It is essential to balance the attention between your hero and villain. Both roles are vital to the success of your story. Making these mistakes will tip the favor away from your antagonist and botch the tension of your narrative.


Writing villains plays a vital role in the development of your plot. They are a character with wants and needs – the hero of their own story – believing they are after the greater good. They must have a clear motivation that is relatable to the reader. You want to have your readers questioning the morality of right and wrong.

A strong villain readers’ love to hate has a strong presence throughout the narrative. Each action they take toward their goal sets the hero back and makes the hero work harder to get what they need. You want your antagonist to be doing things throughout the narrative!

If you enjoyed this article: rate it five stars and leave a comment! Let me know what you think and add any advice of your own in creating strong villains.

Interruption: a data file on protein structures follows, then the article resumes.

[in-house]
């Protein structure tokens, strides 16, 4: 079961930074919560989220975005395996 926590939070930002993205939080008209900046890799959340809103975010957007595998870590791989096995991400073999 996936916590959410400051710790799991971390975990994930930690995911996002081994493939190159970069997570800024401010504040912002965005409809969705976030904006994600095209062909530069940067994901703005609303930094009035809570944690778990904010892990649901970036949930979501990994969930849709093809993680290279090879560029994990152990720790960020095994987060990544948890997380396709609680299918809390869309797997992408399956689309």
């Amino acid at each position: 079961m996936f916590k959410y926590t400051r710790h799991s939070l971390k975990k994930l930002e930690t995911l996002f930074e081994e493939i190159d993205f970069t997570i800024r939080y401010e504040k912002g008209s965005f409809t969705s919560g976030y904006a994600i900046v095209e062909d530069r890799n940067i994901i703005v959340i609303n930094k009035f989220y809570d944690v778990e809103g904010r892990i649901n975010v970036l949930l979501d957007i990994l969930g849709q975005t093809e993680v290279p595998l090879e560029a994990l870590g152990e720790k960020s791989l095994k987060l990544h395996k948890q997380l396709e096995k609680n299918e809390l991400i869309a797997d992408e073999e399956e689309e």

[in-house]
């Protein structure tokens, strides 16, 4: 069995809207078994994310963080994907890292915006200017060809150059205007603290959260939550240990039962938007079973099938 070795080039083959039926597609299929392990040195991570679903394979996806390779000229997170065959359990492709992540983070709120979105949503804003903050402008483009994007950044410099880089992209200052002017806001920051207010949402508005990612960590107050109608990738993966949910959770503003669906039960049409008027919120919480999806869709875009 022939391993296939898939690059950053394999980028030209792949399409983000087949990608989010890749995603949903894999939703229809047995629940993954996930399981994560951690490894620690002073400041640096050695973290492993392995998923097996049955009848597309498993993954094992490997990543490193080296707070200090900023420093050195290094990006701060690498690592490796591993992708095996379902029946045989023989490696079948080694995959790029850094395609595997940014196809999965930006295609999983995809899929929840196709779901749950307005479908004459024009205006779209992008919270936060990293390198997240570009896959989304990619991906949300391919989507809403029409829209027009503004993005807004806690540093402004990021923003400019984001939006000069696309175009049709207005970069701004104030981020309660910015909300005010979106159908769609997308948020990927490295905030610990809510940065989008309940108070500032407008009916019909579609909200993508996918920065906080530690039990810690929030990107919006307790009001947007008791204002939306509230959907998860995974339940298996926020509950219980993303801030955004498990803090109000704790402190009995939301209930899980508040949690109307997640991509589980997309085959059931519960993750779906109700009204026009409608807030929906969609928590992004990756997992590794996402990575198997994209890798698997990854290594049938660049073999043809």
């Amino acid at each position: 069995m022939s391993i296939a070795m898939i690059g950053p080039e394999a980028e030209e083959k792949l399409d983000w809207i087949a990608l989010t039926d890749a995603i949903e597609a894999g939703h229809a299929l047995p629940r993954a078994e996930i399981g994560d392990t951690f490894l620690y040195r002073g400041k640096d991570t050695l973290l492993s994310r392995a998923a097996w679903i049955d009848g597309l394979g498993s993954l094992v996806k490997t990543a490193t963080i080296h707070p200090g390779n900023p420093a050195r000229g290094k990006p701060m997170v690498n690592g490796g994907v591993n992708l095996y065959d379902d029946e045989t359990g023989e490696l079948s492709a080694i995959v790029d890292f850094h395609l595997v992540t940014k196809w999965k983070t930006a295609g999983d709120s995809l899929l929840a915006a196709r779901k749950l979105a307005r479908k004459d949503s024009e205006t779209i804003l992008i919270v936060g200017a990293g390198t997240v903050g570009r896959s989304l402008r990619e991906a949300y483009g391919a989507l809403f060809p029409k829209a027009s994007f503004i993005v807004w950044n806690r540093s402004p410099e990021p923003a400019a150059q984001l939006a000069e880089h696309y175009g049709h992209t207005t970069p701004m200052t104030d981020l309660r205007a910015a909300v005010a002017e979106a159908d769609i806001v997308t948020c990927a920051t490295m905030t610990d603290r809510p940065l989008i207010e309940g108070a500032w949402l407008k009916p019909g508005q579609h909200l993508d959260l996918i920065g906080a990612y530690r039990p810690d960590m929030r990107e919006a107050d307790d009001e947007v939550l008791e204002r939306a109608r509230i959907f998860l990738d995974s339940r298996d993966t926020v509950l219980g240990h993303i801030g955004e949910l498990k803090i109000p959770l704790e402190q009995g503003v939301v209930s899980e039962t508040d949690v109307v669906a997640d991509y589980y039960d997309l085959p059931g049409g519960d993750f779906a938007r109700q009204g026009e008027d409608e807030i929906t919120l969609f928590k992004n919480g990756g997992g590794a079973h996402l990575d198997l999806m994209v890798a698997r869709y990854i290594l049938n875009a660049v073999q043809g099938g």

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Additional Resources:

Addie Emmons: How to Write an Unforgettable Villain

Ellen Brock: How to Write Scary Antagonists

Jenna Moreci: How to Write Antagonists and Villains

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C. D. Baron

Here at Writing Tips and Sips, I aim to help aspiring fantasy writers – like yourself – become the best that you can be. Grab some coffee and sip while enjoying a plethora of writing advice as well as tips on world-building, for every level. Included within this site is my world-building, book bible for Symphonia, used as an example for advice that we offer. Looking forward to working with you! -C. D. Baron